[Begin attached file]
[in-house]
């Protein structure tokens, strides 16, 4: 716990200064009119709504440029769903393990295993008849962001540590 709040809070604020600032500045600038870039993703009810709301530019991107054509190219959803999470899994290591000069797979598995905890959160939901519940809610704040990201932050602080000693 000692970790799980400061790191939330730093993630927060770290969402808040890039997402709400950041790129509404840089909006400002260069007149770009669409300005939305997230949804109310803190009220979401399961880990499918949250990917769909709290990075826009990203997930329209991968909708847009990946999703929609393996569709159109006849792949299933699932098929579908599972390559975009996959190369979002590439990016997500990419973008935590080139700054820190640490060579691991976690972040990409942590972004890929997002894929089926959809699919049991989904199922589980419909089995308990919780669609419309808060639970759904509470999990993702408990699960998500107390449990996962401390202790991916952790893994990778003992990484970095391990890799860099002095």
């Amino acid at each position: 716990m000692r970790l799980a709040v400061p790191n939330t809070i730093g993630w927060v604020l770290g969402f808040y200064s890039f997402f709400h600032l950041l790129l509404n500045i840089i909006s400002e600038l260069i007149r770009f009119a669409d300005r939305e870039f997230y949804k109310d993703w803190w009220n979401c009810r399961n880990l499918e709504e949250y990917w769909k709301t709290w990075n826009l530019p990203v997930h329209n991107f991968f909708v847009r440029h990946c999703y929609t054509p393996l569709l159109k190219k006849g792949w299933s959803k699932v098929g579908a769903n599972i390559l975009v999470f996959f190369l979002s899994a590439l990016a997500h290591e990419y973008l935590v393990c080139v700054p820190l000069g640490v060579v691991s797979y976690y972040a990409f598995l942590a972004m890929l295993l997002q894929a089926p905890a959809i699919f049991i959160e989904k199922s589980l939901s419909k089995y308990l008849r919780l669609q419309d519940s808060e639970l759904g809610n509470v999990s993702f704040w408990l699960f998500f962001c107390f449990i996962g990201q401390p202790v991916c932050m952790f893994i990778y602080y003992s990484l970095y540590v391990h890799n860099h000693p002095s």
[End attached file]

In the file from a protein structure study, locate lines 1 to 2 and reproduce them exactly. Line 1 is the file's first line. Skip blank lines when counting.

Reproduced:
[in-house]
């Protein structure tokens, strides 16, 4: 716990200064009119709504440029769903393990295993008849962001540590 709040809070604020600032500045600038870039993703009810709301530019991107054509190219959803999470899994290591000069797979598995905890959160939901519940809610704040990201932050602080000693 000692970790799980400061790191939330730093993630927060770290969402808040890039997402709400950041790129509404840089909006400002260069007149770009669409300005939305997230949804109310803190009220979401399961880990499918949250990917769909709290990075826009990203997930329209991968909708847009990946999703929609393996569709159109006849792949299933699932098929579908599972390559975009996959190369979002590439990016997500990419973008935590080139700054820190640490060579691991976690972040990409942590972004890929997002894929089926959809699919049991989904199922589980419909089995308990919780669609419309808060639970759904509470999990993702408990699960998500107390449990996962401390202790991916952790893994990778003992990484970095391990890799860099002095």